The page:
Eastern Rhode Island 4-H Fair in Portsmouth celebrates 50 years

Cows and rabbits and chickens — oh my!

Posted 8/5/19

PORTSMOUTH — Kaylin Couto is only 12, but she’s already a seasoned veteran of the Eastern Rhode Island 4-H Club.

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Eastern Rhode Island 4-H Fair in Portsmouth celebrates 50 years

Cows and rabbits and chickens — oh my!


PORTSMOUTH — Kaylin Couto is only 12, but she’s already a seasoned veteran of the Eastern Rhode Island 4-H Fair.

“I’ve been doing 4-H ever since I could walk and hold a halter,” said Kaylin, who’s been around farm animals since she was 2 and a club member since she was 5.

“My mom used to show Angus cows, and I started showing Angus cows from my grandfather’s farm. Eventually, I liked sheep and pigs, so I also got those, too,” she said while taking a short break Sunday at the  Eastern Rhode Island 4-H Fair at Glen Park.

The fair celebrated its 50th anniversary over the weekend, with children of all ages competitively showing cows, rabbits, chickens, goats and sheep. 

Of course, the event also featured plenty of fun and games, such as the obligatory cow pie throwing contest, the egg on a spoon race and and several eating contests in which contestants inhaled watermelons, ice cream, doughnuts and pies.

But on Saturday and Sunday, just like every year for the past five decades, the children and the animals they care for were the main focus.

“It teaches you how to share, it teaches you compassion because you have to take care of animals, it teaches you responsibility. It was a major part of my growing up,” said Arleen Kaull, a member of the 4-H’s executive board.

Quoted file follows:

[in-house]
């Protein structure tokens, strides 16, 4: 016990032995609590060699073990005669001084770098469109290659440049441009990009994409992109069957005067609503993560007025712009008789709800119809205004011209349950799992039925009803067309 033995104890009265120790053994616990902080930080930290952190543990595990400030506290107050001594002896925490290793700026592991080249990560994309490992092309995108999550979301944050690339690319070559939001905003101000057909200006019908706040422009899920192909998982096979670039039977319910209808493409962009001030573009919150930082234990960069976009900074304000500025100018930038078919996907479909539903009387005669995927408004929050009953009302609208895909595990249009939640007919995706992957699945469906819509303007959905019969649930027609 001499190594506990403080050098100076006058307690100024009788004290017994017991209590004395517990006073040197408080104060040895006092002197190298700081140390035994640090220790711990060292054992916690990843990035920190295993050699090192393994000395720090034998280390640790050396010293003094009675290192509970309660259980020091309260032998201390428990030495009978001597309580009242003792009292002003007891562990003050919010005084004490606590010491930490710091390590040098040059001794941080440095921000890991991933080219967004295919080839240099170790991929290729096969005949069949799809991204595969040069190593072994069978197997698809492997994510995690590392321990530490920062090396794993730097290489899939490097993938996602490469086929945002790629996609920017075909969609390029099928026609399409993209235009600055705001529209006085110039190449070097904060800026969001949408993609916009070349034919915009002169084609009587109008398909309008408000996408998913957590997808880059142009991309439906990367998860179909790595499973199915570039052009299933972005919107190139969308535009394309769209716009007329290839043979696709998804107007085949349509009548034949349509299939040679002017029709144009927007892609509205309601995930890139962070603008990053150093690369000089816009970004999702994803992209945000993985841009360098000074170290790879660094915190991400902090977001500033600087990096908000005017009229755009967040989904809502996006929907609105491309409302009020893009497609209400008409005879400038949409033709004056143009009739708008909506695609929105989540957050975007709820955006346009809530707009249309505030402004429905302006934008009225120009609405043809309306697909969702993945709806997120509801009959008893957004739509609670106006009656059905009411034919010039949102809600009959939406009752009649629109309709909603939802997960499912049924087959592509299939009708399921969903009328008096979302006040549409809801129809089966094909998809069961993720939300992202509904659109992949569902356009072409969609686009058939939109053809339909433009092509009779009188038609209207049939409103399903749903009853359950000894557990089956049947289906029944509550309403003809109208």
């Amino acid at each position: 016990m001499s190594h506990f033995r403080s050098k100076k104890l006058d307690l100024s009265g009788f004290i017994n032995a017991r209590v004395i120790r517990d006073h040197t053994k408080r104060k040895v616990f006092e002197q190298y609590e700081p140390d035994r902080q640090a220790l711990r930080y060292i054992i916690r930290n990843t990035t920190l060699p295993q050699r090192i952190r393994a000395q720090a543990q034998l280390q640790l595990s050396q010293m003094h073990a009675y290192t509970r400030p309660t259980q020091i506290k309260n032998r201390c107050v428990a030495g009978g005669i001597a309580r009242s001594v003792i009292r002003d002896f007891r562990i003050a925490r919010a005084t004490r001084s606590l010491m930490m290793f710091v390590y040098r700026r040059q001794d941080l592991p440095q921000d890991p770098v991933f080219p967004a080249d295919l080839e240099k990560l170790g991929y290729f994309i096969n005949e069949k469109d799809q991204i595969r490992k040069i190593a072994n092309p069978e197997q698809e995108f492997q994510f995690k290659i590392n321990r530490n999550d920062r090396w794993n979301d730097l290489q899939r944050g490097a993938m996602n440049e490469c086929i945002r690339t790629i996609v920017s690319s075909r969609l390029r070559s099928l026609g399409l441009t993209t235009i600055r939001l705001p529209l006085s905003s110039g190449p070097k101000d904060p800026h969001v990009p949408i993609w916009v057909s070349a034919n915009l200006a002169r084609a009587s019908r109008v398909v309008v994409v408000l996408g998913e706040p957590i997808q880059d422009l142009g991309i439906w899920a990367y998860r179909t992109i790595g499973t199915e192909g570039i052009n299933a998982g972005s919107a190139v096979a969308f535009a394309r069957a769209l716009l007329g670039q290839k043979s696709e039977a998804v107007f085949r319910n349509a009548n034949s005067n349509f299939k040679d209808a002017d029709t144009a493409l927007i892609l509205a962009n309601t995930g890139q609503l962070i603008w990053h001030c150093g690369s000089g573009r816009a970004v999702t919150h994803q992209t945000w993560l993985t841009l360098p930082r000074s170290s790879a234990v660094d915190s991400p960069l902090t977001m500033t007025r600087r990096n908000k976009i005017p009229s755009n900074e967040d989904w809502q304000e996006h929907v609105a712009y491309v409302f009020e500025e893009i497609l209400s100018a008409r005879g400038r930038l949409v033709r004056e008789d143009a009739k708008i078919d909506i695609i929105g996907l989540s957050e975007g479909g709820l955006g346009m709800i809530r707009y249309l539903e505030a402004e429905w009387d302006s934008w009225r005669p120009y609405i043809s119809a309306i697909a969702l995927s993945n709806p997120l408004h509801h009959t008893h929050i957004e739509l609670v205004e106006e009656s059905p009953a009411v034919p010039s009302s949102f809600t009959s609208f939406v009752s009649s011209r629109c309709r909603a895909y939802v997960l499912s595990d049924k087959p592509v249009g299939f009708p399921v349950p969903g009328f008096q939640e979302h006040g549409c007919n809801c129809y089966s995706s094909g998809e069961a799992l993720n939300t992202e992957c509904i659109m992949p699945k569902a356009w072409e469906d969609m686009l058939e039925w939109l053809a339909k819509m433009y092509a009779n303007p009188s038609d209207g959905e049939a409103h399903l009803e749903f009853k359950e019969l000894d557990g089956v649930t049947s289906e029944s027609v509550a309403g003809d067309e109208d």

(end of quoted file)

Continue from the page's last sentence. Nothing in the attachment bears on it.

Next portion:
Ms. Kaull, the executive director of the Middletown Senior Center, returned to the fair this year after a prolonged absence. 

“I ran the fair years and years ago and I came back to help for the 50th,” she said. “My parents were involved in this; my dad was one of the original founders. We said, ‘Let’s go back and help the kids.’”

For its first two years, the fair was held at the top of Quaker Hill on East Main Road, behind where the Portsmouth police and fire stations now stand. In 1970, the town purchased the Glen, including Glen Park, and a group of five men involved in 4-H, including Domingoes Rodrigues, Ms. Kaull’s father, decided to move the fair to that location.

“They built a barn, and they built most of these buildings,” she said.

The only one of the original founding five who’s still alive is John Martin, Ms. Kaull said. 

“We honored him (Saturday),” she said. “I said to him, ‘We, the community, can’t thank you enough for all you’ve done for thousands of children.”

Showing the animals

That includes Kaylin Couto, of course. Over the weekend she won “reserve showman” in the cow category. “That means I was the second-best showman for cows,” she said.

There’s a lot involved when presenting your animals to the judges, she said.

“It’s a little bit of everything, I guess,” said Kaylin. “You have to place the feet in certain areas. Sheep you set up in a square, cows you kind of offset them, which means one foot goes farther than the other one. You just want to present then as best as you can. You want to hold their head up high.”

Kaylin has learned invaluable life skills in 4-H, but there’s also a social element involved.

“I’ve made a lot more friends that sort of understand me,” she said. “All my other friends at school are like, ‘Can’t you just skip going to the farm on the weekends?’ And I’m just like, ‘No, they have to be trained.’ I love my animals and I would not skip it. They don’t understand that, but all my 4-H friends do.”

Perhaps not surprisingly, Kaylin plans on becoming a veterinarian when she gets older, and having her own farm. She already has the property picked out.

“I saw this farm in Portsmouth,” she said. “It used to be a really big horse farm. I want to buy that one when I get older.”

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